INTEGRATED PEST MANAGEMENT SYSTEMS FOR CONVENTIONAL AND ORGANICALLY PRODUCED VEGETABLE CROPS
Project Number: 6222-22000-006-00
Start Date: Apr 04, 2007
End Date: Sep 25, 2009
The overall objective of this project is to develop novel basic and applied solutions within an integrated/organic framework for reducing disease and insect losses in cucurbit crops while producing safe, nutritious products for consumers. The specific objectives include: 1) identify and develop systems for suppression of soilborne diseases using grafting and/or biofumigant crops to formulate novel control strategies applicable to organic and conventional vegetable speciality crops; 2) elucidate virulence parameters of selected pre- and postharvest pathogen populations, define the role of polygalacturonase-inhibiting protein (PGIP) as a plant pathogen defense mechanism, and use this information to develop integrated methodologies for natural control of cucurbit diseases in conventional and organic production; 3) characterize strains of Serratia marcescens from different ecological niches with special reference to the phloem-inhabiting strain that causes cucurbit yellow vine disease; 4) develop behavior-based alternative controls for insect vectors of CYVD and other key insect pests of vegetable crops; and 5) identify and develop disease-resistant germplasm and inbred lines for release to the seed industry.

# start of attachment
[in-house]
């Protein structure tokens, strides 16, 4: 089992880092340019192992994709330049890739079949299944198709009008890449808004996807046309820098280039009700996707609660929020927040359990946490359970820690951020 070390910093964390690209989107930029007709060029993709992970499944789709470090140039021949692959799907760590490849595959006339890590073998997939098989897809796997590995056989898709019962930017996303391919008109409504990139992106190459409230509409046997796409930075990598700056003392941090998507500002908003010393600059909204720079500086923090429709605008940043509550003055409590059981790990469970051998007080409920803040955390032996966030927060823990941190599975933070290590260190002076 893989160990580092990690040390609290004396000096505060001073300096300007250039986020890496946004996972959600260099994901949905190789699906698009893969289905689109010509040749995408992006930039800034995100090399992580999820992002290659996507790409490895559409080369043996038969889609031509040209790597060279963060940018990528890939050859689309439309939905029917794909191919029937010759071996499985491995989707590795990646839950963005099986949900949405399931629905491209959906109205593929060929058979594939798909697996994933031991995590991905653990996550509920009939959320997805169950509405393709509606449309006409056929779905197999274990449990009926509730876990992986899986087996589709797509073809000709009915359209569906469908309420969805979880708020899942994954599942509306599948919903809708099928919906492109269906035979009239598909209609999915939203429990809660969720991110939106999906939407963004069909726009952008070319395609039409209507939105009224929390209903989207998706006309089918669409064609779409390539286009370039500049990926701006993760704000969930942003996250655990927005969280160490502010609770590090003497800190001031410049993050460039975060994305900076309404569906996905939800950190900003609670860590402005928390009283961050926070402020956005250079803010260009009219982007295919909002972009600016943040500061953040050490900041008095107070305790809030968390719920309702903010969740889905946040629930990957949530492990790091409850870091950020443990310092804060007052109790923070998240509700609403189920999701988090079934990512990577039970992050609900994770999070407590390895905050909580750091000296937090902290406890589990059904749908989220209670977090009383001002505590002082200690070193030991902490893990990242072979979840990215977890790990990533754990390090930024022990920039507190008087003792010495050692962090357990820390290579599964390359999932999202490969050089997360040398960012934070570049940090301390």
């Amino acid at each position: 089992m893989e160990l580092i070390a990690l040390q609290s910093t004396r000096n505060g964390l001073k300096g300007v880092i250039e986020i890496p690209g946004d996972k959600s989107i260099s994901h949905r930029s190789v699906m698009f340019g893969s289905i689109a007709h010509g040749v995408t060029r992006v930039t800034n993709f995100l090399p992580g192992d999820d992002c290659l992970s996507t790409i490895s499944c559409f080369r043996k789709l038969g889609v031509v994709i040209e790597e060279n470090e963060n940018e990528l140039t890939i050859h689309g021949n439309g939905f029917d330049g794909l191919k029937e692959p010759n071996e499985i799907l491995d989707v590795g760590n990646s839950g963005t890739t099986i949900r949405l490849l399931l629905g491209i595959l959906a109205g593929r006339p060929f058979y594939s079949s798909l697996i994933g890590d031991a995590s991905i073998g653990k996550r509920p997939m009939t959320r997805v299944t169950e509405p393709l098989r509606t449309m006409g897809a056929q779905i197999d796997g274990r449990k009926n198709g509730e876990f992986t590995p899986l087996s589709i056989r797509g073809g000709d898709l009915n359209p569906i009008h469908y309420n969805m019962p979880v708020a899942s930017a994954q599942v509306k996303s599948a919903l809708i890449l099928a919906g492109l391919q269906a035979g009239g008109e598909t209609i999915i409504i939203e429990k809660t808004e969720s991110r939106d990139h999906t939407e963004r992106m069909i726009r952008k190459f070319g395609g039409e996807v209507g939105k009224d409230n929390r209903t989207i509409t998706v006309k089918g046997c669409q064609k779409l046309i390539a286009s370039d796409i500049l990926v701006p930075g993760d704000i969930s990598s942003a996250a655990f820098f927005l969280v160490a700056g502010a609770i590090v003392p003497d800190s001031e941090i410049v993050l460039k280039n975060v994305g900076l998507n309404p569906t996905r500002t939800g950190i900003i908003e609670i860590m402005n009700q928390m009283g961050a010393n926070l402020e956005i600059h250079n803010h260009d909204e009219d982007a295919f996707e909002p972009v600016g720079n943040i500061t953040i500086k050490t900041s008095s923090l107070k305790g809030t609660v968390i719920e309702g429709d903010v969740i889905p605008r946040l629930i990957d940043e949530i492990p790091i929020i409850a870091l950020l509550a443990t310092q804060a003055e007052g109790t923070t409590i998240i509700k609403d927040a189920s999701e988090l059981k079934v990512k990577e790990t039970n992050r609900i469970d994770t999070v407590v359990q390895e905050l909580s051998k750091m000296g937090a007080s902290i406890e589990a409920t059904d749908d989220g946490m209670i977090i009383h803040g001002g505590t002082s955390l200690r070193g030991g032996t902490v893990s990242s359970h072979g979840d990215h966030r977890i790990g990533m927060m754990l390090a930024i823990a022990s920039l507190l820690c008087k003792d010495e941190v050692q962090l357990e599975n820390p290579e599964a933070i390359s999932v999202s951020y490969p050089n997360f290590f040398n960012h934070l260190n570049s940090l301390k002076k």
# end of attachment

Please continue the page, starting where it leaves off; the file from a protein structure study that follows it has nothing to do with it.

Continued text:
Because plant-pest/host relationships are inherently difficult to study, more precise methods of quantifying pathogen virulence and of understanding insect behavior are prerequisite in formulating and measuring effective pest control strategies. This project's overall approach is to develop technologies necessary to devise integrated systems for conventional and organic producers to control disease and insect pests of watermelon, cantaloupe, and other specialty crops. Biofumigant crops (mustard) and biocontrol microbes will be integrated into the cropping system along with resistant germplasm for suppression of soilborne diseases. Grafting plants onto resistant rootstock will be part of a diverse approach for developing sustainable farming systems.